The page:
Let Go and Let Grow: The Power of Retreat
Join HawaH and and Mimi Rieger for Let Go and Let Grow, from May 29 to 31, as they create a transformational space for those living in the greater Washington, D.C. area to find peace, quiet and sanctuary at Yogaville (Satchidananda Ashram) located in Buckingham, Virginia. It is a beautiful oasis of 100-plus acres, walking trails and wonderful practice spaces. Participants will have time to be in retreat, turn off their phones, listen to the birds and meet new friends who are interested in similar paths of evolution. As attendees peel back the layers and dive into deep asana, pranayama, meditation and discussion circles, they will be surrounded by a bounty of love, support, laughter and fun.
The impetus for this retreat came to co-leader, HawaH, as he went through a period of discernment in his own life—over the decision (or not) to cut off his dread locks. He notes, “When I decided to start growing out dread locks about eight years ago, I wasn’t prepared for all the ways that I would be treated differently. Being a man of color in the world and then trying to manage to be taken seriously and professionally with dreads always felt like an uphill battle. It’s strange, but when you grow dreads, somehow all of your interactions, relationships and dreams get knotted into your head. At some point, the dreads can start to feel heavy and that’s when it is time to reassess.”
What HawaH came to understand is that dreads are often more about energetics than their physical weight. His decision to shed the dreads was not impulsive. Months before cutting them, he was already beginning to feel tired of all the maintenance—the longer showers and the need to constantly maintain the roots so he could look presentable at meetings with principals and foundation representatives. He knew that they were nearing the end of their life, but where is the opportune moment?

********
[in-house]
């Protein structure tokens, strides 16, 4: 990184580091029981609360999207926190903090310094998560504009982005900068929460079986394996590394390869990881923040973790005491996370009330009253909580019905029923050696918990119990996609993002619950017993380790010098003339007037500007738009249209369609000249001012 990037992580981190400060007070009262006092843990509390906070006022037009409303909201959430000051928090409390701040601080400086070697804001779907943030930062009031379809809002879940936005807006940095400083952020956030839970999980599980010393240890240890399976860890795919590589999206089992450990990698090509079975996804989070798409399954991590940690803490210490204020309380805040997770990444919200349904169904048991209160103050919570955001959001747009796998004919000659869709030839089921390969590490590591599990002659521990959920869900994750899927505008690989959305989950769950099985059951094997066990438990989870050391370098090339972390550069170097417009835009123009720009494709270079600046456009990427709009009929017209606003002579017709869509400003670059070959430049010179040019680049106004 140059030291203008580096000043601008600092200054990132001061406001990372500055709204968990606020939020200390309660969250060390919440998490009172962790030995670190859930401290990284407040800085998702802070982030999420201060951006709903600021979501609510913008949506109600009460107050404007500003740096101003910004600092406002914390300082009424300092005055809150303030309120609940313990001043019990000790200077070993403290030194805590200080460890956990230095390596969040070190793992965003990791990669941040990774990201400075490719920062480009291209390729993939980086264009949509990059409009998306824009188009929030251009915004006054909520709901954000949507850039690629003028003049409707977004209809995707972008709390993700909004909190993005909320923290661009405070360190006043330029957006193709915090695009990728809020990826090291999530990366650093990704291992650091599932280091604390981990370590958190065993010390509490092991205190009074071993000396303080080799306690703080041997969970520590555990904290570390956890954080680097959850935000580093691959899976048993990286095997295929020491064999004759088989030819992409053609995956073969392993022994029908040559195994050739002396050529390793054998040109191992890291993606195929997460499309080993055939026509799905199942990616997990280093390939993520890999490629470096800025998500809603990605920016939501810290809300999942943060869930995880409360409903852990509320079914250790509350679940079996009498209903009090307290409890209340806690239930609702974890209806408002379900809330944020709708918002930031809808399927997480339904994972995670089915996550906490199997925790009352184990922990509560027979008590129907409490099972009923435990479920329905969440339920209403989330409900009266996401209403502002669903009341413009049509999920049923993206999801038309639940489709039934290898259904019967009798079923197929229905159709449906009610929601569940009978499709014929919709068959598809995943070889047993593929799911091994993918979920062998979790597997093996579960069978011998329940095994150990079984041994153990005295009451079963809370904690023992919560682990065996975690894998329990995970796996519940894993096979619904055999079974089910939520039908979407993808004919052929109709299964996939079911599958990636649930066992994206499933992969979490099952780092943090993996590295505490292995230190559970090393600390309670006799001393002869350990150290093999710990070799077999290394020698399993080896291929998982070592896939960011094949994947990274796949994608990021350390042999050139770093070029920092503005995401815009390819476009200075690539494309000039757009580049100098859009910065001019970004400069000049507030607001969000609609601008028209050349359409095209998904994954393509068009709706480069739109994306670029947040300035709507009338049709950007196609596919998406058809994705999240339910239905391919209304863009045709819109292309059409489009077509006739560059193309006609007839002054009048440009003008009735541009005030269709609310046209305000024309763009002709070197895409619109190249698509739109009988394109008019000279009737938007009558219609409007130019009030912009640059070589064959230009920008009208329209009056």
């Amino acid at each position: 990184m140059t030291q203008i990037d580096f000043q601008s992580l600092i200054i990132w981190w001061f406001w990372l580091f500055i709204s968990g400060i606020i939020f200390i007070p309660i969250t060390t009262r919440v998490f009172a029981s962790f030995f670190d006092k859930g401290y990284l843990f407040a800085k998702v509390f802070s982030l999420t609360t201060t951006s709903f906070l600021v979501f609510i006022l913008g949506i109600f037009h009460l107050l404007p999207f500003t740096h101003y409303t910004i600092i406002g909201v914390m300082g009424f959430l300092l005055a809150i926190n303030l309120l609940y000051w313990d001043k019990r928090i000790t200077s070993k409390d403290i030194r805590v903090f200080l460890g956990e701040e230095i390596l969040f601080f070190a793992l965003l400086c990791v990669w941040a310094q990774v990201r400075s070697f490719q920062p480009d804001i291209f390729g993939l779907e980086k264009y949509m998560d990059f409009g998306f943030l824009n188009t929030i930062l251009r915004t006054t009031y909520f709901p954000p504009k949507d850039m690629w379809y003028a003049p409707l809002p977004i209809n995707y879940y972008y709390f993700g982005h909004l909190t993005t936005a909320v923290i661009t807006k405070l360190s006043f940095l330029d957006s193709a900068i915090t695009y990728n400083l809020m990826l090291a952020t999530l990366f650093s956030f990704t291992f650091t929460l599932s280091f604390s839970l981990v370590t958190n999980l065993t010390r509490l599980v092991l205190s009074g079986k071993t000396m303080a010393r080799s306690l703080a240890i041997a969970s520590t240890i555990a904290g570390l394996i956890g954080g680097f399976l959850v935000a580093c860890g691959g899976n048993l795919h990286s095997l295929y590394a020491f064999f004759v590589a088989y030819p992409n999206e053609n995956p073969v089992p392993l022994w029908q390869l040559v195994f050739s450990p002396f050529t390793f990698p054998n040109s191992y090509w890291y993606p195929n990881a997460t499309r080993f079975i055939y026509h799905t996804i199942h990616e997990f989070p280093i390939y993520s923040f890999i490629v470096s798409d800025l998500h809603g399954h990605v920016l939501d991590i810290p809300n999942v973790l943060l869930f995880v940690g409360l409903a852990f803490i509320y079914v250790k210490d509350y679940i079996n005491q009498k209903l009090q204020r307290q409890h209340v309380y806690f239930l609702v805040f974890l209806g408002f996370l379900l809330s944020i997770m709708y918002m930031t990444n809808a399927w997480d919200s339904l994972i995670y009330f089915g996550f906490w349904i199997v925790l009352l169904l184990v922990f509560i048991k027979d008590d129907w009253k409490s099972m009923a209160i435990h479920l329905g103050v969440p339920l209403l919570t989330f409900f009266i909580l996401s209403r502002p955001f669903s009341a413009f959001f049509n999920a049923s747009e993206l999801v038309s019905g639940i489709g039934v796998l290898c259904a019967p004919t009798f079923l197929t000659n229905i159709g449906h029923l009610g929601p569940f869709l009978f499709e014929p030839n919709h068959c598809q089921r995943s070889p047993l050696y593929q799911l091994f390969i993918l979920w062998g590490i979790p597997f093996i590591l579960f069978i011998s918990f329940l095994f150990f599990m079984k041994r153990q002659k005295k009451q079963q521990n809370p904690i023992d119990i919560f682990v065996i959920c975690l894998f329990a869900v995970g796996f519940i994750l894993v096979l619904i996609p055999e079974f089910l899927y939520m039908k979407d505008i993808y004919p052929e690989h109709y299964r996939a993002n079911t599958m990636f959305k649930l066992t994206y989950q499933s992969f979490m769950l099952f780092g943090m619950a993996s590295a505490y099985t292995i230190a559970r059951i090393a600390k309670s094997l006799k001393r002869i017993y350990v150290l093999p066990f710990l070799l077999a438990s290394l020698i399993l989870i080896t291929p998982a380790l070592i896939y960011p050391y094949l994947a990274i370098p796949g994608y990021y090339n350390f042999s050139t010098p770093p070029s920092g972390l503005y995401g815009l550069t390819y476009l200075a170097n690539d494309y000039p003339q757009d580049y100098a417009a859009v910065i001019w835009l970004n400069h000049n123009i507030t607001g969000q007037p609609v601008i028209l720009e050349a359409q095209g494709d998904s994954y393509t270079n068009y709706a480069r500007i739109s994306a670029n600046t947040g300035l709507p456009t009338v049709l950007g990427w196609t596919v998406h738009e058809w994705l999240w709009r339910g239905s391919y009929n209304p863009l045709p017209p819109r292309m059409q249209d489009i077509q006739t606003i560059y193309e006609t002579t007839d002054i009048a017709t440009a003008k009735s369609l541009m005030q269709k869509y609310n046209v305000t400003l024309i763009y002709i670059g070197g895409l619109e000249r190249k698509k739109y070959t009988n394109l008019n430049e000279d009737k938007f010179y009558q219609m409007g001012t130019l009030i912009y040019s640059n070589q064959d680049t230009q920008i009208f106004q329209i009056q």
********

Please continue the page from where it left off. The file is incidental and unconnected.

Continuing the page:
The decision to finally let them go came while on retreat in Jamaica at the end of January. HawaH recalls, “I can’t overemphasize how essential retreat has been for me throughout my life. I believe there is power and necessity in retreat. We can’t always be pushing forward. Sometimes the greatest ideas take place when we can pull back and remove ourselves from all the noise, clutter and monotonous haste. If we are constantly in the washing machine, when will the clothes ever have a chance to dry? ”
By the sixth day of his Jamaican retreat, HawaH knew that it was time to let the dreads go. “It was hard for me to make such a big decision in the middle of my life in Washington, D.C. Thinking clearly is sometimes hard when you are in meetings all day, teaching from school to school, and then trying to also have friends and community to play with. Going on retreat alone, or with others who have the same intention of reflection, slowing down and exploring the not-so-obvious is what can give us the courage to make decisions about our lives that propel us in new and healthier directions.”
The May retreat weekend promises to ignite change, evoke a deeper appreciation for life and further their yogic journey.
Location: 108 Yogaville Way, Buckingham, VA. Cost: For more information, visit YogaVille.org/Products/Spring-into-Summer-Practice_Sweat_Reflect_and-Play/.
Hawah Kasat has authored four books and produced three documentary films. He is executive director of the nonprofit organization One Common Unity and also the founding editor of The Poetry of Yoga book anthology that contains more than 300 yogi poets from 19 countries.